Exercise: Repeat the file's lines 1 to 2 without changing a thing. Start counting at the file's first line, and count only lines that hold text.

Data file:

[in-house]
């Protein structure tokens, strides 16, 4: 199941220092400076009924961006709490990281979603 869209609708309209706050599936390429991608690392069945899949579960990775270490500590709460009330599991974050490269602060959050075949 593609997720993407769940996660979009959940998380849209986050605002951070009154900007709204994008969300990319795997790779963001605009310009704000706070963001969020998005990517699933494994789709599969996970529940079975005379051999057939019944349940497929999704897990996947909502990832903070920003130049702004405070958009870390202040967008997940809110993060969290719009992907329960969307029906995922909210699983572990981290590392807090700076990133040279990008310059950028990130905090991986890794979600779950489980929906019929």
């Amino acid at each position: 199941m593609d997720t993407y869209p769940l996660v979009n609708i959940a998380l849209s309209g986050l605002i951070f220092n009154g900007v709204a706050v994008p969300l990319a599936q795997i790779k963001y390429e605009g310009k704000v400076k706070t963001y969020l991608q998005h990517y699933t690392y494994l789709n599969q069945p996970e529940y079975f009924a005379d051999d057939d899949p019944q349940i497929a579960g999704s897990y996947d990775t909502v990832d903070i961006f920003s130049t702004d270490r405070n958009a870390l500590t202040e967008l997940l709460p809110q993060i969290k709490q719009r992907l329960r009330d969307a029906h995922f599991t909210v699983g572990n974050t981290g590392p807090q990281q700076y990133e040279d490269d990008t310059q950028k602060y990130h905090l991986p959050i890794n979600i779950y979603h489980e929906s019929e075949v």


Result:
[in-house]
């Protein structure tokens, strides 16, 4: 199941220092400076009924961006709490990281979603 869209609708309209706050599936390429991608690392069945899949579960990775270490500590709460009330599991974050490269602060959050075949 593609997720993407769940996660979009959940998380849209986050605002951070009154900007709204994008969300990319795997790779963001605009310009704000706070963001969020998005990517699933494994789709599969996970529940079975005379051999057939019944349940497929999704897990996947909502990832903070920003130049702004405070958009870390202040967008997940809110993060969290719009992907329960969307029906995922909210699983572990981290590392807090700076990133040279990008310059950028990130905090991986890794979600779950489980929906019929």